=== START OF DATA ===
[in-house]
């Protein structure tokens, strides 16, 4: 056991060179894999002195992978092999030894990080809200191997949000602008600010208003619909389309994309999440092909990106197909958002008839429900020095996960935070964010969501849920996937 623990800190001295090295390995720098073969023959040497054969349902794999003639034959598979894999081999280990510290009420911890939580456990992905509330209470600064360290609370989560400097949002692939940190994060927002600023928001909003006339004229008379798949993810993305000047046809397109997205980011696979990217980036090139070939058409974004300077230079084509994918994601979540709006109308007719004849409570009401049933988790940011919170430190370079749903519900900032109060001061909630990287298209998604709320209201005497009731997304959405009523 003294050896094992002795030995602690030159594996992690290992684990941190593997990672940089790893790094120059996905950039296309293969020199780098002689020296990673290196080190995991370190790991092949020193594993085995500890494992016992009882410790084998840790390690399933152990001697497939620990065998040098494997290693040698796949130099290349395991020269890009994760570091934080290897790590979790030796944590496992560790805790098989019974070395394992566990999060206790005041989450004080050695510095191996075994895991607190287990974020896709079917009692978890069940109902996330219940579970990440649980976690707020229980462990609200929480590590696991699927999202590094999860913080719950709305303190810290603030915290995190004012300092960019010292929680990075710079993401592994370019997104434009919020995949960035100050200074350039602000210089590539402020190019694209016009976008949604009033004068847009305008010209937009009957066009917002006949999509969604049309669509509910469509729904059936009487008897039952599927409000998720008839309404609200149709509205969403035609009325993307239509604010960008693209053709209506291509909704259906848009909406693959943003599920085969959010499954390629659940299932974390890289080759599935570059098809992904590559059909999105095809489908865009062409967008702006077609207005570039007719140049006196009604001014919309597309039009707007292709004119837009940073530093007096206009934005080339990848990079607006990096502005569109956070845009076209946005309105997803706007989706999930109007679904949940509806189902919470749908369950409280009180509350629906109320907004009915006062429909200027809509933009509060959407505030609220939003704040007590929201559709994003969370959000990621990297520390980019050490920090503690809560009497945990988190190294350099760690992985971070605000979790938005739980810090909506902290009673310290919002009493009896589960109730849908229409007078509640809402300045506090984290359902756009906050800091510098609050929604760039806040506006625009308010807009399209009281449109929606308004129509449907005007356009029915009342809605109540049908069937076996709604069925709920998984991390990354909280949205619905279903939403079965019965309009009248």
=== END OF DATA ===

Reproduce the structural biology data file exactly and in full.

[in-house]
């Protein structure tokens, strides 16, 4: 056991060179894999002195992978092999030894990080809200191997949000602008600010208003619909389309994309999440092909990106197909958002008839429900020095996960935070964010969501849920996937 623990800190001295090295390995720098073969023959040497054969349902794999003639034959598979894999081999280990510290009420911890939580456990992905509330209470600064360290609370989560400097949002692939940190994060927002600023928001909003006339004229008379798949993810993305000047046809397109997205980011696979990217980036090139070939058409974004300077230079084509994918994601979540709006109308007719004849409570009401049933988790940011919170430190370079749903519900900032109060001061909630990287298209998604709320209201005497009731997304959405009523 003294050896094992002795030995602690030159594996992690290992684990941190593997990672940089790893790094120059996905950039296309293969020199780098002689020296990673290196080190995991370190790991092949020193594993085995500890494992016992009882410790084998840790390690399933152990001697497939620990065998040098494997290693040698796949130099290349395991020269890009994760570091934080290897790590979790030796944590496992560790805790098989019974070395394992566990999060206790005041989450004080050695510095191996075994895991607190287990974020896709079917009692978890069940109902996330219940579970990440649980976690707020229980462990609200929480590590696991699927999202590094999860913080719950709305303190810290603030915290995190004012300092960019010292929680990075710079993401592994370019997104434009919020995949960035100050200074350039602000210089590539402020190019694209016009976008949604009033004068847009305008010209937009009957066009917002006949999509969604049309669509509910469509729904059936009487008897039952599927409000998720008839309404609200149709509205969403035609009325993307239509604010960008693209053709209506291509909704259906848009909406693959943003599920085969959010499954390629659940299932974390890289080759599935570059098809992904590559059909999105095809489908865009062409967008702006077609207005570039007719140049006196009604001014919309597309039009707007292709004119837009940073530093007096206009934005080339990848990079607006990096502005569109956070845009076209946005309105997803706007989706999930109007679904949940509806189902919470749908369950409280009180509350629906109320907004009915006062429909200027809509933009509060959407505030609220939003704040007590929201559709994003969370959000990621990297520390980019050490920090503690809560009497945990988190190294350099760690992985971070605000979790938005739980810090909506902290009673310290919002009493009896589960109730849908229409007078509640809402300045506090984290359902756009906050800091510098609050929604760039806040506006625009308010807009399209009281449109929606308004129509449907005007356009029915009342809605109540049908069937076996709604069925709920998984991390990354909280949205619905279903939403079965019965309009009248």